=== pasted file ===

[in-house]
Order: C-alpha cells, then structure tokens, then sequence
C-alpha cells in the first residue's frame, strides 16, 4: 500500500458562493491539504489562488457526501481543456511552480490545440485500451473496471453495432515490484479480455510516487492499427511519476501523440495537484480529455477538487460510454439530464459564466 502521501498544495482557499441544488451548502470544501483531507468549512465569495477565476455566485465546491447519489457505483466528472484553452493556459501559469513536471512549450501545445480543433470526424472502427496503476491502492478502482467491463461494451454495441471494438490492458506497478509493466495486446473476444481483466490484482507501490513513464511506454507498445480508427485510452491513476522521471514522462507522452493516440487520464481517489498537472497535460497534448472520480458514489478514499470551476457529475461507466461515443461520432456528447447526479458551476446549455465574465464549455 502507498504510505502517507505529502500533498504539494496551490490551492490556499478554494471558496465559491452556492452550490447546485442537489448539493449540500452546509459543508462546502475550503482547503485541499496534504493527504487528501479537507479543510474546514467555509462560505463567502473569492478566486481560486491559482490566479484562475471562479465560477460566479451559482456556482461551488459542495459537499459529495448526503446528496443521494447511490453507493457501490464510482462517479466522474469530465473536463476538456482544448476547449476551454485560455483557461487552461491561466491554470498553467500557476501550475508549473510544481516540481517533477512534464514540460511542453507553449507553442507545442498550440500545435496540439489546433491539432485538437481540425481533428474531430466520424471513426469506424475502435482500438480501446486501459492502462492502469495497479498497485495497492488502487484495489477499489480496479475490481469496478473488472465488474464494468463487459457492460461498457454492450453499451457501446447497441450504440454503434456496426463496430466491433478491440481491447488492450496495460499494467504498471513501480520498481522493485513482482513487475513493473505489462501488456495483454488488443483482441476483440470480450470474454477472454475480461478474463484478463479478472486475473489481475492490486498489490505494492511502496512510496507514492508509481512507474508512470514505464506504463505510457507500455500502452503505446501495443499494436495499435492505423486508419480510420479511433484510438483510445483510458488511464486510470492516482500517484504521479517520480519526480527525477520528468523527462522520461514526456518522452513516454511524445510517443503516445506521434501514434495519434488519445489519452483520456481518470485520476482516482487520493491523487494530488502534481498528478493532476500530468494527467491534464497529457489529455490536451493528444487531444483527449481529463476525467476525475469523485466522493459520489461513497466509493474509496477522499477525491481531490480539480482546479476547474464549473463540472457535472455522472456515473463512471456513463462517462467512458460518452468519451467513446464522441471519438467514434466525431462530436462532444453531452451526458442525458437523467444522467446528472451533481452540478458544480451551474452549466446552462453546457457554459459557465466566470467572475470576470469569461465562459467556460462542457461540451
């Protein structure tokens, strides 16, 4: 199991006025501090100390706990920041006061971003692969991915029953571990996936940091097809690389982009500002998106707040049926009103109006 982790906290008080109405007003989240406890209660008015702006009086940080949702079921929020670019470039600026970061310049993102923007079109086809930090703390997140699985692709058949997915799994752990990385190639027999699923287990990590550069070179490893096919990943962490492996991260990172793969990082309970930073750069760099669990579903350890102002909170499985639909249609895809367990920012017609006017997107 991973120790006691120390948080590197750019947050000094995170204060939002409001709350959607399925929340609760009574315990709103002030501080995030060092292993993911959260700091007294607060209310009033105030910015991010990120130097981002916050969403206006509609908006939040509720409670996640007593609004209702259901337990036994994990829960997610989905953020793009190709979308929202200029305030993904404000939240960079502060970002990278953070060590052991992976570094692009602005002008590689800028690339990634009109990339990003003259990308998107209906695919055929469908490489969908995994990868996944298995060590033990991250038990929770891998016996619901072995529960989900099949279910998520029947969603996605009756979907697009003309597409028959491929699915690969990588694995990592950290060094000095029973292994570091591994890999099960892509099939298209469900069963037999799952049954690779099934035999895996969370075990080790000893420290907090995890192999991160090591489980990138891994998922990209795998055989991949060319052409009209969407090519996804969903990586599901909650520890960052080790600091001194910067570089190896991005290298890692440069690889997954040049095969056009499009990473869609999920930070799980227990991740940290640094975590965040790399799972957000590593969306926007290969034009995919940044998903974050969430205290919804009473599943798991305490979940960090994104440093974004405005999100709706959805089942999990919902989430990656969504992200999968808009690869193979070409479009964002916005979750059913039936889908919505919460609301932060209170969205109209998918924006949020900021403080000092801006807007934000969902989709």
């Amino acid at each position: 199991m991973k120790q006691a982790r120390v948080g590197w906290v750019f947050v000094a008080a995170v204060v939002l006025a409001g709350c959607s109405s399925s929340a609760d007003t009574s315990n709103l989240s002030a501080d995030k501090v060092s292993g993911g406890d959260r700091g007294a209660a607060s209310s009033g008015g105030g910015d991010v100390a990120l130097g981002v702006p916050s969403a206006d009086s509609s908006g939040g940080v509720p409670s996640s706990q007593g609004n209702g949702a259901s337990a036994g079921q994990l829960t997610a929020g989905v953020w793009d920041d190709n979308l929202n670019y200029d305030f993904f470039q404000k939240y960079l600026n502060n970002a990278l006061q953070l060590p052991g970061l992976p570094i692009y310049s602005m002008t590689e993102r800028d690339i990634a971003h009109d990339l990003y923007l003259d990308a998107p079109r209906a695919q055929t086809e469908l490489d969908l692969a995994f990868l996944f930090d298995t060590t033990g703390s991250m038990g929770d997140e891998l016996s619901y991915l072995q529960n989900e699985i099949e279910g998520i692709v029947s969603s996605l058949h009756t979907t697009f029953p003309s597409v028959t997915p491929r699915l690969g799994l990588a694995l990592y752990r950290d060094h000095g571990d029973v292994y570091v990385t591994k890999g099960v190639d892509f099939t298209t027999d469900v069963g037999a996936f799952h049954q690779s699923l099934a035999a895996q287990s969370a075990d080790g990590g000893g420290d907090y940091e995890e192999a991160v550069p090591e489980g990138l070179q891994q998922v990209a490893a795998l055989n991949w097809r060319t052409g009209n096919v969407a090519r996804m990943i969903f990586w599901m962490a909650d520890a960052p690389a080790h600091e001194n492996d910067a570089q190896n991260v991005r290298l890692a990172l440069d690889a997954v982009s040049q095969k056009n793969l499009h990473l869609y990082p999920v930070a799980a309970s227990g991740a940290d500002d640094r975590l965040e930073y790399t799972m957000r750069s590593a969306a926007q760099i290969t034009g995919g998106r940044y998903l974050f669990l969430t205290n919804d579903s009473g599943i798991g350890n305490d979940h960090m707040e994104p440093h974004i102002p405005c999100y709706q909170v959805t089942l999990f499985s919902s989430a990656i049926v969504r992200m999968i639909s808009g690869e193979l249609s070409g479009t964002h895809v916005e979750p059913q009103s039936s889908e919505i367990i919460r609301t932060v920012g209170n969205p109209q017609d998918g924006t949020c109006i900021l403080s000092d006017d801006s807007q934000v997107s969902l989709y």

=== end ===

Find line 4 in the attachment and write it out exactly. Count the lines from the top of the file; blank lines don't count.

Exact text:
């Protein structure tokens, strides 16, 4: 199991006025501090100390706990920041006061971003692969991915029953571990996936940091097809690389982009500002998106707040049926009103109006 982790906290008080109405007003989240406890209660008015702006009086940080949702079921929020670019470039600026970061310049993102923007079109086809930090703390997140699985692709058949997915799994752990990385190639027999699923287990990590550069070179490893096919990943962490492996991260990172793969990082309970930073750069760099669990579903350890102002909170499985639909249609895809367990920012017609006017997107 991973120790006691120390948080590197750019947050000094995170204060939002409001709350959607399925929340609760009574315990709103002030501080995030060092292993993911959260700091007294607060209310009033105030910015991010990120130097981002916050969403206006509609908006939040509720409670996640007593609004209702259901337990036994994990829960997610989905953020793009190709979308929202200029305030993904404000939240960079502060970002990278953070060590052991992976570094692009602005002008590689800028690339990634009109990339990003003259990308998107209906695919055929469908490489969908995994990868996944298995060590033990991250038990929770891998016996619901072995529960989900099949279910998520029947969603996605009756979907697009003309597409028959491929699915690969990588694995990592950290060094000095029973292994570091591994890999099960892509099939298209469900069963037999799952049954690779099934035999895996969370075990080790000893420290907090995890192999991160090591489980990138891994998922990209795998055989991949060319052409009209969407090519996804969903990586599901909650520890960052080790600091001194910067570089190896991005290298890692440069690889997954040049095969056009499009990473869609999920930070799980227990991740940290640094975590965040790399799972957000590593969306926007290969034009995919940044998903974050969430205290919804009473599943798991305490979940960090994104440093974004405005999100709706959805089942999990919902989430990656969504992200999968808009690869193979070409479009964002916005979750059913039936889908919505919460609301932060209170969205109209998918924006949020900021403080000092801006807007934000969902989709």